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Technology Enhances Safety

In a world of changing technologies, Safety Service Patrols (SSP) have improved methods for responding to road incidents.

Technology Enhances Safety and Service

By Rick DeMeis

CAD Screen

Close-up of CAD station screen. CAD stations are used to communicate with SSPs and log response "stop" timelines.

In a world of changing technologies, Safety Service Patrols (SSP) have improved methods for responding to road incidents. Advancing from recording incidents on paper and relying on verbal descriptions to assess an event, SSP professionals are now often equipped with the latest technologies to increase patrol efficiency in response time, record keeping, and communication.

Frequently, dispatchers use Computer Aided Dispatch (CAD) stations to communicate with SSP and log response “stop” timelines. CAD stations provide a faster and more accurate method for record keeping and eliminate the need for crews to keep records on paper after returning from a shift. Both Minnesota DOT and Tennessee DOT use a combination of CAD and GPS-based Automatic Vehicle Locators (AVL) for position information.

CAD Stations

MNDOT TMC with CAD stations and large CCTV traffic network. These technologies allow dispatchers to communicate with SSPs and to see a camera view of the incident scene.

Future challenges for DOT’s that use these technologies include integrating CAD with traveler information and freeway overhead signboard software. This integration will undoubtedly add to dispatcher workload, but the benefits including faster notification to motorists with more comprehensive information, thereby mitigating traffic tie ups.

MNDOT equips each SSP vehicle with a laptop with dedicated Virtual Private Network (VPN) access to the CAD system. This arrangement enables SSP units and State Police to send electronic messages and view other units’ locations.

Tennessee DOT still uses public safety radio channels to direct SSP drivers. Bob Van Horn, TNDOT Incident Management Coordinator, says Tennessee’s system is keyed to minimizing SSP driver “exposure” at stops, thus they do not use laptops or PDAs to record information, which adds to stop time.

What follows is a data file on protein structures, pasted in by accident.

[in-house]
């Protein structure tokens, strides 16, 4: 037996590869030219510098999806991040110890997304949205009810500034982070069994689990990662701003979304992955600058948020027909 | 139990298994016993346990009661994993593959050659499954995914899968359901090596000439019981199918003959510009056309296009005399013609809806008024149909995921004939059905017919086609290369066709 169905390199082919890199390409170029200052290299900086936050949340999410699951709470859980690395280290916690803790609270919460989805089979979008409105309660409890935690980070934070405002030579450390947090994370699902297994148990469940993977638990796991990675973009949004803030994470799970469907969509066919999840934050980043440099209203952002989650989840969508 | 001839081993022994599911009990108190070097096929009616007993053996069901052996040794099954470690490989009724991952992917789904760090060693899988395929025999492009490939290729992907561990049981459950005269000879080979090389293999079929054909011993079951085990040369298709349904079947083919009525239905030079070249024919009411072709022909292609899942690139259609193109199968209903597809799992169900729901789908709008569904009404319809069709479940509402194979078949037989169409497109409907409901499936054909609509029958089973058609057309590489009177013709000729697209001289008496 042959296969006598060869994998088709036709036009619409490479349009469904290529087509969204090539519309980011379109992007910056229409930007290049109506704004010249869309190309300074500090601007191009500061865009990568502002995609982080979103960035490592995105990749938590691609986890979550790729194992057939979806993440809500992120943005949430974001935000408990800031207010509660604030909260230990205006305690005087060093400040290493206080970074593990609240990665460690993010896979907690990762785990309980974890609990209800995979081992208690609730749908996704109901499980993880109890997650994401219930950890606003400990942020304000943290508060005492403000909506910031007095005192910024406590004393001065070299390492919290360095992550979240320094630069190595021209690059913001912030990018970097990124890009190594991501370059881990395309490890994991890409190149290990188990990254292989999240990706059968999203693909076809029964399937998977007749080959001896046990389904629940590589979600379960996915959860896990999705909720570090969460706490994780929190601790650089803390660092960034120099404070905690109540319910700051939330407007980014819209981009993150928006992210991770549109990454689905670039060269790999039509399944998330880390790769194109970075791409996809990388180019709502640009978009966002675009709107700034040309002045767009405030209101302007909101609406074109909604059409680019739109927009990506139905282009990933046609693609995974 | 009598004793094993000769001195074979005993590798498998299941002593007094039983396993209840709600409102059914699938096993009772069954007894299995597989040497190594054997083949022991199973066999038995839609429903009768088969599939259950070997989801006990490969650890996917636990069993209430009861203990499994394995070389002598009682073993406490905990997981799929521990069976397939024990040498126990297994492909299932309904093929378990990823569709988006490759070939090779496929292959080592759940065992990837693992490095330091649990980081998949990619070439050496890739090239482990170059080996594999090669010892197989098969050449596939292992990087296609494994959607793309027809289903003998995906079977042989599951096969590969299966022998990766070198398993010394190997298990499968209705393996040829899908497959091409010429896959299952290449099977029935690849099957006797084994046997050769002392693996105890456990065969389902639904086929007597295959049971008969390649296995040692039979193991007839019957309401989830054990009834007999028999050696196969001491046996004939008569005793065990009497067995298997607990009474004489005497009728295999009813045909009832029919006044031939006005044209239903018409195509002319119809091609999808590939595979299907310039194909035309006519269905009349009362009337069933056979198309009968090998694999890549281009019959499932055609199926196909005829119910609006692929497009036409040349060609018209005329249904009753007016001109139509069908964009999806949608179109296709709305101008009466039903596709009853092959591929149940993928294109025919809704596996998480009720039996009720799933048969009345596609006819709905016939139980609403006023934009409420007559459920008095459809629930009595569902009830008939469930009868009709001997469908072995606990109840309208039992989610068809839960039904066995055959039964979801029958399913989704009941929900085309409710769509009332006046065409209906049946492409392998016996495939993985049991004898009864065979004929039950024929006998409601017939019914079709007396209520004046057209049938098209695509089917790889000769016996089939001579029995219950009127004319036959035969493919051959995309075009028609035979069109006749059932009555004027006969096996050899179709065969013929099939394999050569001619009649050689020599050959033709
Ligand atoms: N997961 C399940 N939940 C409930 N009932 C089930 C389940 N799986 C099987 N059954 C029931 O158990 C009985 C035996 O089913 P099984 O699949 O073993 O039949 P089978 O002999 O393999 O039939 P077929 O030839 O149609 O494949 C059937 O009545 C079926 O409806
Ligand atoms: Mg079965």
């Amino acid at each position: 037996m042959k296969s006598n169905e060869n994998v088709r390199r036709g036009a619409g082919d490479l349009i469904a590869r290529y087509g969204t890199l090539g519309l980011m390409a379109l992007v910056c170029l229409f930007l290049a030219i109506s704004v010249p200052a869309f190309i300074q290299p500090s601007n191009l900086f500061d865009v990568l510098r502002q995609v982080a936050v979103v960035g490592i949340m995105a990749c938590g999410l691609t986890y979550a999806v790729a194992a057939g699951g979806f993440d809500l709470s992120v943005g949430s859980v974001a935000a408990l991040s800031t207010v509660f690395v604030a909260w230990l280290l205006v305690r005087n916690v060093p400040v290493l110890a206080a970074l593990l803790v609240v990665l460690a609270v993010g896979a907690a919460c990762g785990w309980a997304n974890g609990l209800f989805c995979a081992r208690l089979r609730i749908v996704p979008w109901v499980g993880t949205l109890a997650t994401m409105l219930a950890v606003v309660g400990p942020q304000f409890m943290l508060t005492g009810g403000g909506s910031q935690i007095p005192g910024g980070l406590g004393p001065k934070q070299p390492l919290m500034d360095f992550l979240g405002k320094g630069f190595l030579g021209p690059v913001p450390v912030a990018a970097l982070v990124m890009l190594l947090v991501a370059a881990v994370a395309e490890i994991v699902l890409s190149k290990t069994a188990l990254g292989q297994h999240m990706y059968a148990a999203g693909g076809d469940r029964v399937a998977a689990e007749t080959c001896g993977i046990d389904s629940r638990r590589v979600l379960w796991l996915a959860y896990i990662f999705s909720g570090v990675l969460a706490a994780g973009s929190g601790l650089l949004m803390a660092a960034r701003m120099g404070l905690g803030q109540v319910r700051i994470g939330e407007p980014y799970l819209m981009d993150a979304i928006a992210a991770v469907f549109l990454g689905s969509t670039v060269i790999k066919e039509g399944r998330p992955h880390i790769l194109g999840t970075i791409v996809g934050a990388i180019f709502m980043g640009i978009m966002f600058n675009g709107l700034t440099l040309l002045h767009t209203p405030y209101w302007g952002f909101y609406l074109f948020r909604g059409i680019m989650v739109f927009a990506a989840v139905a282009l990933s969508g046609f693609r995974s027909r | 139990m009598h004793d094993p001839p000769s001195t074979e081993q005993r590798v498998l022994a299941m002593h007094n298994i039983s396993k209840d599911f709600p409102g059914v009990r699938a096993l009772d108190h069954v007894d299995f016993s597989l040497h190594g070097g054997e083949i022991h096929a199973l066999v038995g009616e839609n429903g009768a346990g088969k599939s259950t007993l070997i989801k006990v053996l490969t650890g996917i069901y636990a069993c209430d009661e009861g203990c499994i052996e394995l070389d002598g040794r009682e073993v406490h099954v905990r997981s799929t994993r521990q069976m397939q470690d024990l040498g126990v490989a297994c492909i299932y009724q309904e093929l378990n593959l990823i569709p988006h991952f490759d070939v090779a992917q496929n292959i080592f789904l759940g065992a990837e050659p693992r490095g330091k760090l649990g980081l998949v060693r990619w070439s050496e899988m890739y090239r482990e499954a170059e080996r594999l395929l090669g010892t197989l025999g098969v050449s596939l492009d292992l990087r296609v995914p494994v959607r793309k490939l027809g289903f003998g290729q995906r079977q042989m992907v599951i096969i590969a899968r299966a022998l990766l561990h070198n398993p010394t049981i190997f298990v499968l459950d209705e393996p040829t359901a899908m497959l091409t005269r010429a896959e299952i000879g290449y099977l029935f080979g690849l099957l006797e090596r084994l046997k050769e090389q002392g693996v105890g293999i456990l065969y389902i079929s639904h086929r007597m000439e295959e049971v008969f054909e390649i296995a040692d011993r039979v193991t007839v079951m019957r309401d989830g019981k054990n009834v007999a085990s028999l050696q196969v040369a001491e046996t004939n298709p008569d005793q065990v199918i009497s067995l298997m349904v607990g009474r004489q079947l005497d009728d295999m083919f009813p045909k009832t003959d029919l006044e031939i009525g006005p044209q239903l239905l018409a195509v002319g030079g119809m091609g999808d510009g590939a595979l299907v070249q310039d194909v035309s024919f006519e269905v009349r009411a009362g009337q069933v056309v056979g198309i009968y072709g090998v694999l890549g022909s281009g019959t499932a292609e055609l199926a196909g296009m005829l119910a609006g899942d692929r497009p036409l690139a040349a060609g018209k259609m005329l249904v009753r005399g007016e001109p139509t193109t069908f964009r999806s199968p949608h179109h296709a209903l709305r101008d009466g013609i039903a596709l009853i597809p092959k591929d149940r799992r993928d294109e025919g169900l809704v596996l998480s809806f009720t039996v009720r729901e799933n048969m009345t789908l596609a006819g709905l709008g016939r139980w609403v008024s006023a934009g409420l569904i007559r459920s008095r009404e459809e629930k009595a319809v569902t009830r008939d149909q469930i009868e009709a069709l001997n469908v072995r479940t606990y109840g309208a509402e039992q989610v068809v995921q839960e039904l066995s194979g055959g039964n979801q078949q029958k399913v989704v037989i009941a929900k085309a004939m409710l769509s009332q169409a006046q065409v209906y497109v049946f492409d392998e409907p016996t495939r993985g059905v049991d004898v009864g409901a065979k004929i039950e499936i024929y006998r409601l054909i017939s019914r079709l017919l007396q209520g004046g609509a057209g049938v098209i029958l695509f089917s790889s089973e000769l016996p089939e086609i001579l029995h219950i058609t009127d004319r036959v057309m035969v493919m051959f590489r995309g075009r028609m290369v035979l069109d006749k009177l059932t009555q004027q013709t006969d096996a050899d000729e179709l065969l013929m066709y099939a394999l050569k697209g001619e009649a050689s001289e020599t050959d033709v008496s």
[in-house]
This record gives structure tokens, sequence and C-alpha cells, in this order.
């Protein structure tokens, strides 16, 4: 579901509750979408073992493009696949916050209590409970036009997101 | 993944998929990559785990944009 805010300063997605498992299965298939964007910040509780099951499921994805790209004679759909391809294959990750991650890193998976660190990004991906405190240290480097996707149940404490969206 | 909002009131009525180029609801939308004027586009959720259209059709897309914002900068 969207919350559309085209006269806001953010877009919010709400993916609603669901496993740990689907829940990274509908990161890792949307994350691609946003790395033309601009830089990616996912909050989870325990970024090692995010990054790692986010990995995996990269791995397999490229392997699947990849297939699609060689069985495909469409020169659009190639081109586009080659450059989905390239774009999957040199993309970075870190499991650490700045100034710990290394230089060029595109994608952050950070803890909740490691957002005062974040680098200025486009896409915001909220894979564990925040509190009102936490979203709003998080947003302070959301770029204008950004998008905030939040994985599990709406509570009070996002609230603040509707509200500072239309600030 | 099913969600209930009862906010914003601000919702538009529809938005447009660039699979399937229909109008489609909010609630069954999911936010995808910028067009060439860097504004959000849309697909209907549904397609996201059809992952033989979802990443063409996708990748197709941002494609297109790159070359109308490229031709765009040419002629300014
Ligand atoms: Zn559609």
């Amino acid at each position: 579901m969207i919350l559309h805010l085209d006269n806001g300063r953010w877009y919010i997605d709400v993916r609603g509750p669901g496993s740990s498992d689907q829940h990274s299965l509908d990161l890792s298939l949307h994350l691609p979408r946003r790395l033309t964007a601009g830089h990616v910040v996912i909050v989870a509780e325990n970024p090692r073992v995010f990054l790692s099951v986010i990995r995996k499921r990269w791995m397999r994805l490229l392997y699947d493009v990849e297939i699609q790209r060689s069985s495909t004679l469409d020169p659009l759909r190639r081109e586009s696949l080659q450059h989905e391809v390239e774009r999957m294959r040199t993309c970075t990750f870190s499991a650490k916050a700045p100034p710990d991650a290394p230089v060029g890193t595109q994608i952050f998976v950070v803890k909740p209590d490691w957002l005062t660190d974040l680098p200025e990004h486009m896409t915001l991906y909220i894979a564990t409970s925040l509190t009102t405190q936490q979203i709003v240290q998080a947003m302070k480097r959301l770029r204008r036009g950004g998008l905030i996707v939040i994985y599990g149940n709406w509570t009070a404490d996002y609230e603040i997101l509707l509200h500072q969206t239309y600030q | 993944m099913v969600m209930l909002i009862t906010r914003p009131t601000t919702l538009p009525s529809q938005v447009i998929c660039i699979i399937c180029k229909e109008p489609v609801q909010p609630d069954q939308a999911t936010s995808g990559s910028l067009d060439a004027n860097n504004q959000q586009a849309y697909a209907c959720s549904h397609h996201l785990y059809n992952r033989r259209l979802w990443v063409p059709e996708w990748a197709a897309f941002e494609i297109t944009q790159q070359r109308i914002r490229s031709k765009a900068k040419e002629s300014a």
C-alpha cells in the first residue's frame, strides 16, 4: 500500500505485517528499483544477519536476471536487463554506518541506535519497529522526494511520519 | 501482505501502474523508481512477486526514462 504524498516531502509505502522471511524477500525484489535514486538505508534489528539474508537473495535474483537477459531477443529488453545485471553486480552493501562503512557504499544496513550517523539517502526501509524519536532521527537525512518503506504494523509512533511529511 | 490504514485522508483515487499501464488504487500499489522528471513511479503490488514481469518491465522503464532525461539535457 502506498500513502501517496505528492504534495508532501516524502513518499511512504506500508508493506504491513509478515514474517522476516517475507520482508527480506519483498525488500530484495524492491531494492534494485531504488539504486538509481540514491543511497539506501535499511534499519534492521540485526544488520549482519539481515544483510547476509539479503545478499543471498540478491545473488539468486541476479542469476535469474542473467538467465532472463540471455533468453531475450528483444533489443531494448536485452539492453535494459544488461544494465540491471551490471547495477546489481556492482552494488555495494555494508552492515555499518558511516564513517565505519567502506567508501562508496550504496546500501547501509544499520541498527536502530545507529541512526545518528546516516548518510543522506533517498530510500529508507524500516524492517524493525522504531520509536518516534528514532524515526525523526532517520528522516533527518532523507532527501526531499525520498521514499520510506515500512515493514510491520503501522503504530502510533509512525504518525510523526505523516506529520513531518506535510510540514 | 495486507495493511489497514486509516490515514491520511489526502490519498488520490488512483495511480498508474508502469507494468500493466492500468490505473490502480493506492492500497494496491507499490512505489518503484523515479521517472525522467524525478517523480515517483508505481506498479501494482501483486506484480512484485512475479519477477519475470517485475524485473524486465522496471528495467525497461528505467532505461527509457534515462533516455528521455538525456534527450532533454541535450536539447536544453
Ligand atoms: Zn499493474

SSP vehicle radio system.

In the future, TNDOT hopes to fund speed detection sensor monitoring to identify incident slow downs more quickly. Both John McClellan, MNDOT Freeway Operations Supervisor, and Charles Remkes, PE, Manager of ITS Operations for New Mexico DOT, currently use those microwave sensors to monitor traffic flow (i.e., vehicle numbers and speed (level of service)) on SSP covered roads.

Closed Circuit Television (CCTV) has been a great leap in road safety technology with less reliance on patrol reports. MNDOT has a comprehensive CCTV traffic network to complement traffic sensors, while NMDOT’s traffic center’s full video display wall of traffic-camera images allows dispatchers to “enlarge” images from an area of interest indicated by speed sensors—and then monitor response actions.

2010 FIRST truck rear

MNDOT Arrow Boards mounted on the back of each FIRST vehicle.

Laptop and PDAs in MNDOT's FIRST vehicles.

On the road, McClellan believes the SSP truck-mounted overhead signboards are extremely effective for warning drivers of SSP presence. McClellan plans to upgrade these VMS signs to LEDs for enhanced visibility and reduced electrical power consumption. Another area for improvement, according to Remkes, is the use of cameras on DOT vehicles giving center operators drivers’ eye views of the road.

All photos courtesy of MNDOT.

Back to Safe Highway Matters: Fall 2010

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